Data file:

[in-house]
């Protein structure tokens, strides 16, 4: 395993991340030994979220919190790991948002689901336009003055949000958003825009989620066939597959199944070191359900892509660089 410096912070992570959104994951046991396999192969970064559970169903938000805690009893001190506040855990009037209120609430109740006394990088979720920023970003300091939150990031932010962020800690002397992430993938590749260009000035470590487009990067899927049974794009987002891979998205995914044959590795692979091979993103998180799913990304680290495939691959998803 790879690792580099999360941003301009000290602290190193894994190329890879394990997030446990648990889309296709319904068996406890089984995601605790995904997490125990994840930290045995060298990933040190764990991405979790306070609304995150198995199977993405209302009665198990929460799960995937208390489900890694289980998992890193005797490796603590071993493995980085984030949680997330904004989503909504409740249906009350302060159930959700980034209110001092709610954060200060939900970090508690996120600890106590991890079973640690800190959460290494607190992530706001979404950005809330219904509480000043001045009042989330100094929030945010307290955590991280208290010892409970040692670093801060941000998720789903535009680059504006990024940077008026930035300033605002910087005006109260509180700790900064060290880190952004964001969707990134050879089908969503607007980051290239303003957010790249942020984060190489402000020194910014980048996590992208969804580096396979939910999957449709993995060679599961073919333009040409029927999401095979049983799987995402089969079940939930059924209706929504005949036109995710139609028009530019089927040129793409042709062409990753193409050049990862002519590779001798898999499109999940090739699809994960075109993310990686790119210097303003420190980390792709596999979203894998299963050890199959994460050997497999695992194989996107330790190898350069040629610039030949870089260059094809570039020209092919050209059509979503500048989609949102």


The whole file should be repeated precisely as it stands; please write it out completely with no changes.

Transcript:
[in-house]
């Protein structure tokens, strides 16, 4: 395993991340030994979220919190790991948002689901336009003055949000958003825009989620066939597959199944070191359900892509660089 410096912070992570959104994951046991396999192969970064559970169903938000805690009893001190506040855990009037209120609430109740006394990088979720920023970003300091939150990031932010962020800690002397992430993938590749260009000035470590487009990067899927049974794009987002891979998205995914044959590795692979091979993103998180799913990304680290495939691959998803 790879690792580099999360941003301009000290602290190193894994190329890879394990997030446990648990889309296709319904068996406890089984995601605790995904997490125990994840930290045995060298990933040190764990991405979790306070609304995150198995199977993405209302009665198990929460799960995937208390489900890694289980998992890193005797490796603590071993493995980085984030949680997330904004989503909504409740249906009350302060159930959700980034209110001092709610954060200060939900970090508690996120600890106590991890079973640690800190959460290494607190992530706001979404950005809330219904509480000043001045009042989330100094929030945010307290955590991280208290010892409970040692670093801060941000998720789903535009680059504006990024940077008026930035300033605002910087005006109260509180700790900064060290880190952004964001969707990134050879089908969503607007980051290239303003957010790249942020984060190489402000020194910014980048996590992208969804580096396979939910999957449709993995060679599961073919333009040409029927999401095979049983799987995402089969079940939930059924209706929504005949036109995710139609028009530019089927040129793409042709062409990753193409050049990862002519590779001798898999499109999940090739699809994960075109993310990686790119210097303003420190980390792709596999979203894998299963050890199959994460050997497999695992194989996107330790190898350069040629610039030949870089260059094809570039020209092919050209059509979503500048989609949102």